I was surprised, though, and perhaps a little dismayed, that Holmes’s coldness toward Mrs. Hudson never diminished the way I assumed it would. It’s true he made the comment, “You know how much Dr Watson helped me understand my fellow man. Mrs Hudson has done the same. Although perhaps for different reasons.” — but I never really got the sense of his warming to her the way their later relationship seems to indicate he must have done.
And in fact the feel of this book overall didn’t seem to fit with that of the rest of the series. This wasn’t a deal-breaker for me by any means, since I really loved this installment, and it’s possible the impression may diminish the next time I read through the series and this book is sandwiched between two rather than forming the tail-end. But something definitely felt disconnected about this story. Ah, well.
The Light Princess by George MacDonald — In my last commentary on a George MacDonald book, I discussed how his treatment of female characters is interesting and sometimes not what I expect from an author of his time. Well, this book kinda turns around and kicks that assessment in the balls XD
Despite the fact that the witch is the only named character in the book, and that the two princesses presented form an interesting juxtaposition, neither one of them (nor the queen) comes out of it looking particularly good or as if she was written by someone with a clear idea of women as fully realized people. I was especially distressed by the prince’s assessment of the princess when he found she was more ‘maidenly’ in the water than out of it. Like seriously WTF. Nevertheless, this is an adorable story — really charming faery tale stuff, and very funny.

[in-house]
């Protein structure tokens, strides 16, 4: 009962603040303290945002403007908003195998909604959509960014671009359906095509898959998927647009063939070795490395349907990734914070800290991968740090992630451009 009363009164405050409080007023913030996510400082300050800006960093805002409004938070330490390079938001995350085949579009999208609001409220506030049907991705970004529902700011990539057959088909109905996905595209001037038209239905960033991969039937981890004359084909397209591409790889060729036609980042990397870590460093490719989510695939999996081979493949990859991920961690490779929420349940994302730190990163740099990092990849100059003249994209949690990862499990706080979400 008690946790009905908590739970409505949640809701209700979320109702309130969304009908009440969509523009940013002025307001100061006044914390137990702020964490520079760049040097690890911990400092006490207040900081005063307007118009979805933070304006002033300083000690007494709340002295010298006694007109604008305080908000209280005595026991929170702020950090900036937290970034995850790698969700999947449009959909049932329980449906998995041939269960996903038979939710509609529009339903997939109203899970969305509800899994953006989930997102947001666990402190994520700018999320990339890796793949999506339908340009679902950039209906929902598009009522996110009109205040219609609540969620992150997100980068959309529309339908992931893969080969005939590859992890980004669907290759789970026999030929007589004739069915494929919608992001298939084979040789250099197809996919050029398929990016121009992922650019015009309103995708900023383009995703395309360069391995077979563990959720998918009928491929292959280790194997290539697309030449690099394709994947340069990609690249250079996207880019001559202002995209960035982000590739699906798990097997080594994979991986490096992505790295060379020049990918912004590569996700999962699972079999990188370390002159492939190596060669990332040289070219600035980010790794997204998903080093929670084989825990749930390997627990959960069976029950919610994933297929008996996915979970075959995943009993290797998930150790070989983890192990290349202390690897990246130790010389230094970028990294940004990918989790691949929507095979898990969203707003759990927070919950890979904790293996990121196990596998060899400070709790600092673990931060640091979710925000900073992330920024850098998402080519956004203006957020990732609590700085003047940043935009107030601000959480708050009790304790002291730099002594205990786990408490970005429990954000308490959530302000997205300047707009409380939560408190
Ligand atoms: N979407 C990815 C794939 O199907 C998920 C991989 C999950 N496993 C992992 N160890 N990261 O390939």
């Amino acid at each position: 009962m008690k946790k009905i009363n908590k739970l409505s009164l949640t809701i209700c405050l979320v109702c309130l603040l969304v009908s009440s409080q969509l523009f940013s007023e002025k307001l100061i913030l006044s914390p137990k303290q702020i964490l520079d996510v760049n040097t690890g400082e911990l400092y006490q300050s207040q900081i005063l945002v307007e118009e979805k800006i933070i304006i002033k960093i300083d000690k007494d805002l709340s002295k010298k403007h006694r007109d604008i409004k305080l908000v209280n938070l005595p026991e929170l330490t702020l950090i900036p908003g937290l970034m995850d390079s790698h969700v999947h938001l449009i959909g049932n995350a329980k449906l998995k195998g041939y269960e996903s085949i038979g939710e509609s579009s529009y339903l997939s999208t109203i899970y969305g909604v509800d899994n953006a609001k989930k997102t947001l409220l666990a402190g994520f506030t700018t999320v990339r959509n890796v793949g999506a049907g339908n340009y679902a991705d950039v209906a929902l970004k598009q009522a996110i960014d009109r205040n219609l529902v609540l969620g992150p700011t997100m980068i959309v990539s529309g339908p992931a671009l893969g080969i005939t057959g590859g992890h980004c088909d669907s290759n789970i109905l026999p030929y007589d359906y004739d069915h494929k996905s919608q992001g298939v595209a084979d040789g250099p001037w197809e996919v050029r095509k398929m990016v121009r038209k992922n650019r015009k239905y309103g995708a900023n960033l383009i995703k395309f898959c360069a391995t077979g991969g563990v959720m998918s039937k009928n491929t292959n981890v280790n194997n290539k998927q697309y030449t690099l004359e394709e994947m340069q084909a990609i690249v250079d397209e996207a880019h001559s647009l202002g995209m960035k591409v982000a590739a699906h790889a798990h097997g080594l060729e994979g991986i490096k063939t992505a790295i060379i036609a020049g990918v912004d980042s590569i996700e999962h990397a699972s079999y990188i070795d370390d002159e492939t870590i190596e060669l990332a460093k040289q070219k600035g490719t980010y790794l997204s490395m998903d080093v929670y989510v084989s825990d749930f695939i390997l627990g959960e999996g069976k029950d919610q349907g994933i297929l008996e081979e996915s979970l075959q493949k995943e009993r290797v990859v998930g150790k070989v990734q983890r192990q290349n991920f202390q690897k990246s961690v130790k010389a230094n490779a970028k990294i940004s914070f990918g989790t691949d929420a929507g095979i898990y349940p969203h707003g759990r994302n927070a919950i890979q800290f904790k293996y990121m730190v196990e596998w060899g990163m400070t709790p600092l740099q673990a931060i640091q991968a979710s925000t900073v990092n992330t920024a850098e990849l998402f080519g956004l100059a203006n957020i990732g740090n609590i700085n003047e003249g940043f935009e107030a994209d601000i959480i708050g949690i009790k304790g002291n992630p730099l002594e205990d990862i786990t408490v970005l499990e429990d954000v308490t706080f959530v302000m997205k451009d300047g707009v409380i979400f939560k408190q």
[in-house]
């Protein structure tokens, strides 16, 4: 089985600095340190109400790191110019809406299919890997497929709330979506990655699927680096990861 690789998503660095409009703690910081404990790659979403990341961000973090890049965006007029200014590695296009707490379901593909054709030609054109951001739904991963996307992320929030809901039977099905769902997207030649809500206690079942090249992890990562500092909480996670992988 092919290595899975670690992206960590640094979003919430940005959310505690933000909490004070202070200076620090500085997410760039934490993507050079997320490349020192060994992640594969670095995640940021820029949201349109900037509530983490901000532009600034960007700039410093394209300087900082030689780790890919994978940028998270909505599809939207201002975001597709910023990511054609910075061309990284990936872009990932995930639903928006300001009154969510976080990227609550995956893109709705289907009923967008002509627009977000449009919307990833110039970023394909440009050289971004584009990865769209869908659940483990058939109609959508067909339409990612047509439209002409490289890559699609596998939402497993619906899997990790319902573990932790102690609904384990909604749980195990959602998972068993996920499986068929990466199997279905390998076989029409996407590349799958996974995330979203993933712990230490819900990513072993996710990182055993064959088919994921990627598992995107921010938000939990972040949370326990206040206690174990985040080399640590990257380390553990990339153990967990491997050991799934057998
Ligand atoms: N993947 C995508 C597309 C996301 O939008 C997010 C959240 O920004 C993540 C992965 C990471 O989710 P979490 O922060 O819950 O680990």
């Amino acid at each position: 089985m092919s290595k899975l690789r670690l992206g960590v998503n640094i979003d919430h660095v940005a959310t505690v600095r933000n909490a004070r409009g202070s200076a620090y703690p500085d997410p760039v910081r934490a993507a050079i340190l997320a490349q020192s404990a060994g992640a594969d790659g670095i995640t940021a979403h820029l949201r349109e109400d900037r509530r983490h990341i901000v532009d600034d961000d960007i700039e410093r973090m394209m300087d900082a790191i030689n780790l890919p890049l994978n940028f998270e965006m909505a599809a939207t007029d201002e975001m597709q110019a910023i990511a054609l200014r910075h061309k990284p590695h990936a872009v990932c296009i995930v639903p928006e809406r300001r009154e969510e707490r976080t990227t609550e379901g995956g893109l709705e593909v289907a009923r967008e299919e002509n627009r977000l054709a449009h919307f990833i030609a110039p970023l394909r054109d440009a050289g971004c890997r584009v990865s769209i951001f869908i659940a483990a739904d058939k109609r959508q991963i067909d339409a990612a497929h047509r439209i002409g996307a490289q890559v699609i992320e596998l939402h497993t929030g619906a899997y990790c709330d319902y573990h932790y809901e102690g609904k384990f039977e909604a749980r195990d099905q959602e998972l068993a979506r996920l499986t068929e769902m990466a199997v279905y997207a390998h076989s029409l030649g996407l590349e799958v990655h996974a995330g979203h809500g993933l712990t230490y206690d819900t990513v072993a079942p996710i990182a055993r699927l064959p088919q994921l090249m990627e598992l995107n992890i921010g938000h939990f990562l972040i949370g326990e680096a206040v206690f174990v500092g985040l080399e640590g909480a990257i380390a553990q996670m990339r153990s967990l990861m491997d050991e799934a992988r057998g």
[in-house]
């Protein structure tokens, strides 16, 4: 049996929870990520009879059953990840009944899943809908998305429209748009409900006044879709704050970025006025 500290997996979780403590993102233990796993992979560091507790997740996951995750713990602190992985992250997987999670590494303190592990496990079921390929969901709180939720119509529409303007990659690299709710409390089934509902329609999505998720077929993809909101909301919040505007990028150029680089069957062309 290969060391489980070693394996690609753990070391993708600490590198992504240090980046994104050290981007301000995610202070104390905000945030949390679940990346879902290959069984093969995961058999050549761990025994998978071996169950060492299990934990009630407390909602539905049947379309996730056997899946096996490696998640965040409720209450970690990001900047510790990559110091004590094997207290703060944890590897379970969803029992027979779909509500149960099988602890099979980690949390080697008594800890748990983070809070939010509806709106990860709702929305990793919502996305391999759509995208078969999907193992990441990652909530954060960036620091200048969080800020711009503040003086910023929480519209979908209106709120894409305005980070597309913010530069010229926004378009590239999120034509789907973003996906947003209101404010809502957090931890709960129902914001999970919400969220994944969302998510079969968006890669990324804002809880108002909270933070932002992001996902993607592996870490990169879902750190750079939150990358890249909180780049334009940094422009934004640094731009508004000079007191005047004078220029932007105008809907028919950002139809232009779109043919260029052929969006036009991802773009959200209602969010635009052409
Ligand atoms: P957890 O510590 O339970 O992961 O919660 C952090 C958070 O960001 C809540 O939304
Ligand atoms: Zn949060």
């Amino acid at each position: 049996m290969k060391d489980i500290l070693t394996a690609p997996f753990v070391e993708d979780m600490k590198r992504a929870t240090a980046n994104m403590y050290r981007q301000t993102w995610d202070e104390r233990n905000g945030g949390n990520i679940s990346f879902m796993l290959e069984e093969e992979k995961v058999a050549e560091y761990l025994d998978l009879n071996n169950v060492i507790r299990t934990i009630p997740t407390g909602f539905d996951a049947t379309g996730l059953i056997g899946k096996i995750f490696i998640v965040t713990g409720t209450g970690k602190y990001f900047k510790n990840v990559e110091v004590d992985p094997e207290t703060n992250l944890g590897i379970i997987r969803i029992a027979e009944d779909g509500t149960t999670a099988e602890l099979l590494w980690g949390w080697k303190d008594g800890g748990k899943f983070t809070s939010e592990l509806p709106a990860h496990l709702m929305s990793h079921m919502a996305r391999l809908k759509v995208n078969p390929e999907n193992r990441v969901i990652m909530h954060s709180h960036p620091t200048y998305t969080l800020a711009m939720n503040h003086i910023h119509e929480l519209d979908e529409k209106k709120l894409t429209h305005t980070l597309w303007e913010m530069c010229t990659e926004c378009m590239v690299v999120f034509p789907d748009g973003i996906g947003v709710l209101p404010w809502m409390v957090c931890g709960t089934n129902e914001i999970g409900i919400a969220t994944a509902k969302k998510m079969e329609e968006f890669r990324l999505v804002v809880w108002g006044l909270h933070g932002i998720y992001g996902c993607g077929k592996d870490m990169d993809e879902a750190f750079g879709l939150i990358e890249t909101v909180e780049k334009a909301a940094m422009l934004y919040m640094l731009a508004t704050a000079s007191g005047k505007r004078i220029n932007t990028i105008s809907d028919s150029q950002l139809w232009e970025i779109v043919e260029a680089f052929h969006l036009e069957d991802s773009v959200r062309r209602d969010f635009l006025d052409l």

All right, I’ve reached that way-behind state in AEL’s where I’m never going to catch up and get back on track if I don’t condense. So just a few thoughts about the rest of this extensive list.
Frances books by Russell Hoban performed by Glynis Johns — We used to listen to these when I was a kid, and when I found four of them on CD I obviously had to buy them. They’re every bit as hilarious and adorable as I remember. The author’s understanding of a little girl was amazing, and the reader’s comedic timing is impeccable.
Jem and the Holograms only I forget which issues — I thought I had all the issues up until the end of the series, but when I read all that I had left I found the story still continued. Anyway. I still don’t like the art much. Passage of time and status of anything is still a problem with this writing.
I appreciate seeing Pizzazz demonstrate artistic motives rather than merely selfish ones. Riot comes across as more of an airhead than the suave, arrogant character from the TV series. I cried seeing Raya interact with the Holograms, because she BELONGS IN THAT FAMILY, even if the TV series kinda gave that storyline and her development alongside them the short end of the stick.
Beauty and the Beast (2017) again — This movie is still not very good, and the special effects kinda suck. Not as much as the vocal performances, though. Seriously, why does this exist?
The Book of Merlyn by T.H. White — My mom and I have spent the last thirty years wondering why some editions of The Sword in the Stone contain the ants and some don’t, and now the mystery is solved!!! Finding out the answer to that question was my favorite thing about this book, however, since it’s kinda boring. And I don’t know that any coherent point (or at least any feasible suggestion) is ever made on the subject of war and government.